UK data centres are to be granted a climate change agreement, which should be agreed by the end of 2013.
Chancellor George Osbourne announced in his Autumn statement, on 5th December, that he was granting a concession to the UK data centre industry, which would allow it a reduction in some carbon taxes in exchange for forming its own climate change agreement.
The climate change agreement (CCA) will see taxes on the sector reduced in exchange for the industry agreeing to meet set targets to increase energy efficiency. It was feared that the current high taxes would make it difficult for UK-based data centres to remain competitive against foreign rivals, which could have seen the sector stifled. The CCA should help to alleviate the tax burden, allowing data centres to compete and the sector to continue to grow as a whole.
Climate change agreements were established by the government for industries that use large amounts of power. They’re already in effect for some sectors, allowing reductions in green taxes, providing they meet agreed targets for CO2 reduction. The data centre sector is the first industry that doesn’t manufacture physical products to have been granted a CCA.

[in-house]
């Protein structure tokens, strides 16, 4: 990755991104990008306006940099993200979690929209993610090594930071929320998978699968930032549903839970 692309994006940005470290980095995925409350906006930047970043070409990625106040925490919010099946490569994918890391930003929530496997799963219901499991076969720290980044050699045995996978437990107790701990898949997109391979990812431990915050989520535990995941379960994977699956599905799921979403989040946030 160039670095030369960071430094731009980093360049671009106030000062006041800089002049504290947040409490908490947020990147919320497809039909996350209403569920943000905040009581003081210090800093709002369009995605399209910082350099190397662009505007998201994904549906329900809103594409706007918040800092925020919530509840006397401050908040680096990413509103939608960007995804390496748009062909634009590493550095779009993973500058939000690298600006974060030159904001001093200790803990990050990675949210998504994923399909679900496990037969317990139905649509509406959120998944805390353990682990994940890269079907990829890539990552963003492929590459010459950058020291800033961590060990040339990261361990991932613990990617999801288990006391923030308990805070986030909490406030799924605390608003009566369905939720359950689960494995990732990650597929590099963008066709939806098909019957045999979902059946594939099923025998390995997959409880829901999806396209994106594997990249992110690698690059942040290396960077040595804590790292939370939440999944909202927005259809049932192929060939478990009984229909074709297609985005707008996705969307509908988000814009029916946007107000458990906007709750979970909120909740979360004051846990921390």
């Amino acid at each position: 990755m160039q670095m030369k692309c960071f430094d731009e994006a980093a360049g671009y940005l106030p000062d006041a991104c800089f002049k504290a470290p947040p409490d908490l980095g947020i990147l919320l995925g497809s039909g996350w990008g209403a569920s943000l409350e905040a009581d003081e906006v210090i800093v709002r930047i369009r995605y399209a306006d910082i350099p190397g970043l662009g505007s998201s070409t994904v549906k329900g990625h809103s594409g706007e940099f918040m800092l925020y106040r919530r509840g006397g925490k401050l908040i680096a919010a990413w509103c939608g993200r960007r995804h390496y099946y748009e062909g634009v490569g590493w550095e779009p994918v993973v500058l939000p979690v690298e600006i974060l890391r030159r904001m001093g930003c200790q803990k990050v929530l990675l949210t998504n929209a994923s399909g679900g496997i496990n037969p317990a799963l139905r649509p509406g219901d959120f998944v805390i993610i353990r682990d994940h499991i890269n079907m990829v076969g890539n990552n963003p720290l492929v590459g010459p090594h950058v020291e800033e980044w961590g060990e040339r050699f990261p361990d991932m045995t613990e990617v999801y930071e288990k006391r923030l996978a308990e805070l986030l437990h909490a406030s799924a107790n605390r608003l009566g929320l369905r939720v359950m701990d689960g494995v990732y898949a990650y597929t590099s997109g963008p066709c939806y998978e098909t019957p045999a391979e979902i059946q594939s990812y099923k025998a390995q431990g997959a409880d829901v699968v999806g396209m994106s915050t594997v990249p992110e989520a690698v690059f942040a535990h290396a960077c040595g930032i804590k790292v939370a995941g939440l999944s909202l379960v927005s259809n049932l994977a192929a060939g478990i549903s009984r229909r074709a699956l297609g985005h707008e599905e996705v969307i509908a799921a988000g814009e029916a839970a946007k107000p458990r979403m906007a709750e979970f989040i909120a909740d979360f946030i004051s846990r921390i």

“The climate change agreement for data centres is good news for the industry,” said David McLeod, Marketing Director for Backbone Connect. “It’s great to see the government realising what a vital industry the data centre market is, and by introducing this agreement they are helping us to ensure the market continues to grow and to compete with competition from other countries.
“The data centre climate change agreement will not only help us to keep prices competitive and continue to offer the same levels of service that we always have, but we are also able to help improve energy efficiency, reduce carbon emissions and work towards the good of the planet.”
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